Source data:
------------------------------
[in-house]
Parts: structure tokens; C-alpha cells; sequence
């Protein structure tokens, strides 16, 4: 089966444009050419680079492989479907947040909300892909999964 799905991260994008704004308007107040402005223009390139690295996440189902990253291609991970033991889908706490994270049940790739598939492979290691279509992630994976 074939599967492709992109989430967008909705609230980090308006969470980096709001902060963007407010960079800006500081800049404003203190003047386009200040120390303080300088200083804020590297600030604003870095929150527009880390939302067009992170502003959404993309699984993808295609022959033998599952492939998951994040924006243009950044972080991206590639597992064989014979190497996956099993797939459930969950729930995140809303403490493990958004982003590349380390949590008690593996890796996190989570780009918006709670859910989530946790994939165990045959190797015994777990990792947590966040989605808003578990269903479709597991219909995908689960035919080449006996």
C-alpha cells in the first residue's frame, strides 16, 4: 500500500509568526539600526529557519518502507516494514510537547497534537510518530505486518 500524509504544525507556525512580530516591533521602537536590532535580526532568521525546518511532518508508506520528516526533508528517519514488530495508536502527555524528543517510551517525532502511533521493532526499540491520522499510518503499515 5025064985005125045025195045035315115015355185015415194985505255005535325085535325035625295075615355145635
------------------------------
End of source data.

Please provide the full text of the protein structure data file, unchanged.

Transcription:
[in-house]
Parts: structure tokens; C-alpha cells; sequence
């Protein structure tokens, strides 16, 4: 089966444009050419680079492989479907947040909300892909999964 799905991260994008704004308007107040402005223009390139690295996440189902990253291609991970033991889908706490994270049940790739598939492979290691279509992630994976 074939599967492709992109989430967008909705609230980090308006969470980096709001902060963007407010960079800006500081800049404003203190003047386009200040120390303080300088200083804020590297600030604003870095929150527009880390939302067009992170502003959404993309699984993808295609022959033998599952492939998951994040924006243009950044972080991206590639597992064989014979190497996956099993797939459930969950729930995140809303403490493990958004982003590349380390949590008690593996890796996190989570780009918006709670859910989530946790994939165990045959190797015994777990990792947590966040989605808003578990269903479709597991219909995908689960035919080449006996």
C-alpha cells in the first residue's frame, strides 16, 4: 500500500509568526539600526529557519518502507516494514510537547497534537510518530505486518 500524509504544525507556525512580530516591533521602537536590532535580526532568521525546518511532518508508506520528516526533508528517519514488530495508536502527555524528543517510551517525532502511533521493532526499540491520522499510518503499515 5025064985005125045025195045035315115015355185015415194985505255005535325085535325035625295075615355145635